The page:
178 F2d 6 Terry Brick Corporation v. Woods
178 F.2d 6
TERRY BRICK CORPORATION,
WOODS, Federal Housing Expediter.
No. 31, Docket 21396.
United States Court of Appeals
Argued Oct. 7, 1949.
Decided Nov. 14, 1949.
Henry Hofheimer, New York City, for appellant; Henry Hofheimer, Jr., New York City, of counsel.
John F. X. McGohey, United States Attorney, New York City, for appellee; Harold J. Raby, Assistant United States Attorney, New York City, of counsel.
Before L. HAND, Chief Judge, and SWAN and CLARK, Circuit Judges.
SWAN, Circuit Judge.
This suit was brought under section 6 of the Veterans' Emergency Housing Act of 19461 which permits a person aggrieved by any action taken pursuant to any regulation or order issued under authority of the Act to petition the district court of the district in which he resides to set aside such action; but this may not be done 'unless the petitioner establishes to the satisfaction of the court that such action is not in accordance with law, is unsupported by competent, material, and substantial evidence, or is arbitrary or capricious.' The district court was not satisfied that the challenged action of the Federal Housing Expediter was defective in any of these respects. Accordingly the complaint was dismissed.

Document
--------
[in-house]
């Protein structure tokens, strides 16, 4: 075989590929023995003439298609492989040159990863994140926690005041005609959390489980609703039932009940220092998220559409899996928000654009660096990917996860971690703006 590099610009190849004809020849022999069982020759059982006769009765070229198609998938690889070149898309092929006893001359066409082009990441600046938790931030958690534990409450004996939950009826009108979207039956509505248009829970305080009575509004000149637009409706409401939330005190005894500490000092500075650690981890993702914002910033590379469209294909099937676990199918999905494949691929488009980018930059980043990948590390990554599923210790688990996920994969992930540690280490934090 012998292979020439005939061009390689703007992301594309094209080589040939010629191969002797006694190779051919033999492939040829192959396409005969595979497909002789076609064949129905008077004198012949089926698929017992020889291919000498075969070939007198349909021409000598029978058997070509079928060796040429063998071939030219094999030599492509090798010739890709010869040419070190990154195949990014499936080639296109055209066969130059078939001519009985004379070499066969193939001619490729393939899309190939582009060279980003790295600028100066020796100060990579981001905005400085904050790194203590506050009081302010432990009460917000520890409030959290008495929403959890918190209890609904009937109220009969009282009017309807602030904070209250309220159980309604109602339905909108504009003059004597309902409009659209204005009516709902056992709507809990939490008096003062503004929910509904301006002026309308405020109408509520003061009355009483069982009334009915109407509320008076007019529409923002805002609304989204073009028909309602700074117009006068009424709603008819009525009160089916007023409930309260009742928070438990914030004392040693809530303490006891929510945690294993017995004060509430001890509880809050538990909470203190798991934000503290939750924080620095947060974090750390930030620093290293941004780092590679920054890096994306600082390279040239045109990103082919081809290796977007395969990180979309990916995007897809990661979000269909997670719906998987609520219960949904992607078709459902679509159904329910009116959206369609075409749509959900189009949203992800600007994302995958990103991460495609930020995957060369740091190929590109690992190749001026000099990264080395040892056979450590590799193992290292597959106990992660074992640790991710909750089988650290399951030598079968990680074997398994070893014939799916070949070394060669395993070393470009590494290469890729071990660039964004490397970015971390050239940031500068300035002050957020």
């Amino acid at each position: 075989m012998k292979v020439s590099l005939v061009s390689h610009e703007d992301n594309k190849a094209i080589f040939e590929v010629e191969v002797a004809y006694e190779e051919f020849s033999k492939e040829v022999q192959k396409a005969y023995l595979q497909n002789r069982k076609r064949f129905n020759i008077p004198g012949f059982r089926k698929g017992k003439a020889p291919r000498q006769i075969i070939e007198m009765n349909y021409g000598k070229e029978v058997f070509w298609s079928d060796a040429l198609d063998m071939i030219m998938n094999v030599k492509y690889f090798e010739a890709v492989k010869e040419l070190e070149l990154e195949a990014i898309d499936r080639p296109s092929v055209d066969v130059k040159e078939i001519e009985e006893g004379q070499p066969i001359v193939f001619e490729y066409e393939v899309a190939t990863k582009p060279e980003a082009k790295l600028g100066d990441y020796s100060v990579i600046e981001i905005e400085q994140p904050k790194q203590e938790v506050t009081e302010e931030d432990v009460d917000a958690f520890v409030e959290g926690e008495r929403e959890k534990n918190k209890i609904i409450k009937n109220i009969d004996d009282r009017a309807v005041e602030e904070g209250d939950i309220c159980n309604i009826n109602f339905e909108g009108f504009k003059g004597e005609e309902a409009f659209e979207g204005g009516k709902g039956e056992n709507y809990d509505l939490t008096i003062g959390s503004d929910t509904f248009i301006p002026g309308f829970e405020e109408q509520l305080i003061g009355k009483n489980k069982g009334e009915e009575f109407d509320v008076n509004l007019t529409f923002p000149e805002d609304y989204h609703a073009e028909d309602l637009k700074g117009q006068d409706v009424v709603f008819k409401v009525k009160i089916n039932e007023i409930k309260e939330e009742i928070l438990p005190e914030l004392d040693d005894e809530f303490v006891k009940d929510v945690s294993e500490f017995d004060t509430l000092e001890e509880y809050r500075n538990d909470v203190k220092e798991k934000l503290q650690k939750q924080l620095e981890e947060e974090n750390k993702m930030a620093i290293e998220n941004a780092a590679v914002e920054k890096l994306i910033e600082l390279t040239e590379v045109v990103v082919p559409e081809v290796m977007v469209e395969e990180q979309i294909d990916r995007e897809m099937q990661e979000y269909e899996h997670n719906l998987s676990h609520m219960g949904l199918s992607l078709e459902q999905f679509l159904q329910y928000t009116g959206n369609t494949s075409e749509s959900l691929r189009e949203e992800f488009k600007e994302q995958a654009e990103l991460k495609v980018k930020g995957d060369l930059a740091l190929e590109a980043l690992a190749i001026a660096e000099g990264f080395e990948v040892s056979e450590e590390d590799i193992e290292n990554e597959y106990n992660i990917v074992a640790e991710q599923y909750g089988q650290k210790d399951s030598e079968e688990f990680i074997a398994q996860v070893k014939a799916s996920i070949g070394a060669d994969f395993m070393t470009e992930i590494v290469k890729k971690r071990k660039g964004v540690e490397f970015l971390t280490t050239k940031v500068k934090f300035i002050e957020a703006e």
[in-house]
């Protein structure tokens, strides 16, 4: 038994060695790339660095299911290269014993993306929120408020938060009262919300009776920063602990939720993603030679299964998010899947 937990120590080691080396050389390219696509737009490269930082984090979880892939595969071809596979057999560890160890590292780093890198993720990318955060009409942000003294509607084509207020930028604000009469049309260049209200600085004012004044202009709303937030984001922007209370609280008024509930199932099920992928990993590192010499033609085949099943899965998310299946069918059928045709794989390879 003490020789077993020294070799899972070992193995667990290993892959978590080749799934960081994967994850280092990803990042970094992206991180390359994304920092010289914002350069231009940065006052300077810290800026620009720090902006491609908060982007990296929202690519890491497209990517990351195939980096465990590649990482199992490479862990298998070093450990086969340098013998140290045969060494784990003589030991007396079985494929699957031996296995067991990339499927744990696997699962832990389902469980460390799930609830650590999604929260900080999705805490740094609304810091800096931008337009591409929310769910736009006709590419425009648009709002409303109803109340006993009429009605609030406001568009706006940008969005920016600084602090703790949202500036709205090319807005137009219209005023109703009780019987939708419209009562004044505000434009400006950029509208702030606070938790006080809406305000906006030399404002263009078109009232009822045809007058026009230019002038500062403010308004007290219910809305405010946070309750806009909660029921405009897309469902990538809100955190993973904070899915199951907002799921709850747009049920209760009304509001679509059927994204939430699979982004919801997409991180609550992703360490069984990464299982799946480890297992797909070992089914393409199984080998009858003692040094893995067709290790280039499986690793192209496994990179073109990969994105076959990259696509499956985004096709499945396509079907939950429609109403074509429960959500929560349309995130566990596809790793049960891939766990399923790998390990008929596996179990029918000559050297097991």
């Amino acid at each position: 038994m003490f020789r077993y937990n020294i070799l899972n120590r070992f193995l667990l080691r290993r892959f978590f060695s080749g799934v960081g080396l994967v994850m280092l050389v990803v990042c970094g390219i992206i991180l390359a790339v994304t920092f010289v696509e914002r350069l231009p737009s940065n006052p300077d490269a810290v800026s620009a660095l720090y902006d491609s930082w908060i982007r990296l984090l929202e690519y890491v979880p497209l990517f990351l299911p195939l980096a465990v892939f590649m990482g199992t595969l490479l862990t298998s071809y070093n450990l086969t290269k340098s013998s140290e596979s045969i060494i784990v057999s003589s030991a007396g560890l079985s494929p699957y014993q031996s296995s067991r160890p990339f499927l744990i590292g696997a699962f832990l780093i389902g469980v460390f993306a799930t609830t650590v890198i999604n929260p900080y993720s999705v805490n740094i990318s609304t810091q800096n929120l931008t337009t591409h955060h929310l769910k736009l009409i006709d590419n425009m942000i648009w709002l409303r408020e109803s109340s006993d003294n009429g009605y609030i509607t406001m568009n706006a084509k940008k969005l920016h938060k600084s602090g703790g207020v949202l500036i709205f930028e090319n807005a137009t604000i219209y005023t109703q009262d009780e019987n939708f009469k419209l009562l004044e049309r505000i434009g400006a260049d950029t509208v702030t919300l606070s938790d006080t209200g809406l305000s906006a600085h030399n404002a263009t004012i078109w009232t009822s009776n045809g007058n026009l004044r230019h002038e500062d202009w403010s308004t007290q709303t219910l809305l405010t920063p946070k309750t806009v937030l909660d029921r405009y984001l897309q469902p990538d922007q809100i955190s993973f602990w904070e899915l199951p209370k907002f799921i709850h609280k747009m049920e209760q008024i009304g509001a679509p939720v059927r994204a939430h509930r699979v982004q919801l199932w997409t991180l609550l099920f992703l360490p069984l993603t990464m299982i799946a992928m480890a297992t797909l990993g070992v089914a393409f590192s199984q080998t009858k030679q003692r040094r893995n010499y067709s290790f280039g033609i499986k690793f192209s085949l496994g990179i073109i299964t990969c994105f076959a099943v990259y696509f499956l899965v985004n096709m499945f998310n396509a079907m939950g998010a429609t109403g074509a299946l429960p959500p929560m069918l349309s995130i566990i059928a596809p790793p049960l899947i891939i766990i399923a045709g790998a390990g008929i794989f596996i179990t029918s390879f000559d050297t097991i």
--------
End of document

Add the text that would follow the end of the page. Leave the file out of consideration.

The facts are not in dispute, dismissal having been granted on motion in accordance with Rule 12(c) of the Federal Rules of Civil Procedure.2 The expediter's action under attack has to do with a regulation issued June 19, 1946, known as 'Expediter Premium Payment Regulation No. 1' (hereafter referred to as E.P.P.R. 1).3 Under this regulation manufacturers of bricks, including the plaintiff, were authorized to file claims for premium payments for any monthly production in excess of their previously established quotas of normal production. Payment of the subsidy on excess production was made by the Reconstruction Finance Corporation, subject to a subsequent audit by the Expediter. If such audit should disclose any overpayment, the brick manufacturer was obligated by contract with the Reconstruction Finance Corporation to return to it the amount of such overpayment. The plaintiff's established normal production quota was 1,637,000 bricks per month, but for the months of January and February of 1947 it was granted an adjusted seasonal quota of 819,000 bricks per month. E.P.P.4. 1, which provided for termination of the subsidy program on May 31, 1947, authorized the Expediter to amend the termination date, and on February 13, 1947 he notified the plaintiff that the program would terminate February 28, 1947. Before receiving this notice and in reliance on continuance of the regulation, the plaintiff had started the production of 2,346,000 bricks and these were not completely 'cooled' until the first week of March. Upon completion of these bricks the plaintiff shut down its plant for several months. Under the regulations a brick manufacturer could compute its quota and its monthly production on either the 'fire off' or 'cool off' method, but once a choice was made the chosen method had to be used consistently. The plaintiff had previously used the 'cool off' method, but in submitting its claim for February 1947 it used the 'fire off' method in order to include the 2,346,000 bricks not fully cooled on February 28th. Upon subsequent audit this claim was disallowed. The plaintiff took an administrative appeal to the Appeals Board. This resulted in a decision 'that appellant should be compensated for such damage as may have been directly suffered by reason of its failure to receive adequate notice of the termination of the regulation on February 28, 2947,' and that the amount of such damages should be computed by the Expediter. He decided that the damages should be measured by treating the regulation as though it remained in effect one additional month. In other words, he allowed the plaintiff the premium on so many of the 2,346,000 bricks 'cooled' in March as exceeded its normal monthly quota of 1,637,000 bricks. Thereafter Reconstruction Finance Corporation sued Terry Brick Corporation for $9,335, the amount of overpayments to it under the decision of the Expediter. The plaintiff then brought the present suit, praying that the Expediter's decision be set aside and that he be directed to add to the plaintiff's February production the bricks which were not 'cooled' until early in March.